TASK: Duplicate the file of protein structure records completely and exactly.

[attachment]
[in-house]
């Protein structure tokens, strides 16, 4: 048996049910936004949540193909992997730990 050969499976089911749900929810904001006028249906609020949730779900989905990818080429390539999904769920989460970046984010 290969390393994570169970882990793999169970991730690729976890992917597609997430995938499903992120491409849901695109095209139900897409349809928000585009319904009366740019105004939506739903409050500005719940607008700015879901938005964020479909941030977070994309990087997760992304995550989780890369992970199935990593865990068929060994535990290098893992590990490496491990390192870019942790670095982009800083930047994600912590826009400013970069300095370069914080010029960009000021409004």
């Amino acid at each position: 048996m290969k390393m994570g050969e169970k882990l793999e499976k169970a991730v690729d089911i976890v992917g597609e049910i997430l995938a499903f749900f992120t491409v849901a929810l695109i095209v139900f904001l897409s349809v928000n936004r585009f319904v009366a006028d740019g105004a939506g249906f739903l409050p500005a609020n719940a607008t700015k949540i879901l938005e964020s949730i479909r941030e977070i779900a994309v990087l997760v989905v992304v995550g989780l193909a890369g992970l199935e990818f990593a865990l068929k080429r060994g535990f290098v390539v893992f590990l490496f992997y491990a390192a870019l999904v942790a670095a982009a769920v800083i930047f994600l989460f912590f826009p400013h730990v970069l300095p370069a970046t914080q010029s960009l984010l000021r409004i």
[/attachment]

[in-house]
């Protein structure tokens, strides 16, 4: 048996049910936004949540193909992997730990 050969499976089911749900929810904001006028249906609020949730779900989905990818080429390539999904769920989460970046984010 290969390393994570169970882990793999169970991730690729976890992917597609997430995938499903992120491409849901695109095209139900897409349809928000585009319904009366740019105004939506739903409050500005719940607008700015879901938005964020479909941030977070994309990087997760992304995550989780890369992970199935990593865990068929060994535990290098893992590990490496491990390192870019942790670095982009800083930047994600912590826009400013970069300095370069914080010029960009000021409004």
């Amino acid at each position: 048996m290969k390393m994570g050969e169970k882990l793999e499976k169970a991730v690729d089911i976890v992917g597609e049910i997430l995938a499903f749900f992120t491409v849901a929810l695109i095209v139900f904001l897409s349809v928000n936004r585009f319904v009366a006028d740019g105004a939506g249906f739903l409050p500005a609020n719940a607008t700015k949540i879901l938005e964020s949730i479909r941030e977070i779900a994309v990087l997760v989905v992304v995550g989780l193909a890369g992970l199935e990818f990593a865990l068929k080429r060994g535990f290098v390539v893992f590990l490496f992997y491990a390192a870019l999904v942790a670095a982009a769920v800083i930047f994600l989460f912590f826009p400013h730990v970069l300095p370069a970046t914080q010029s960009l984010l000021r409004i």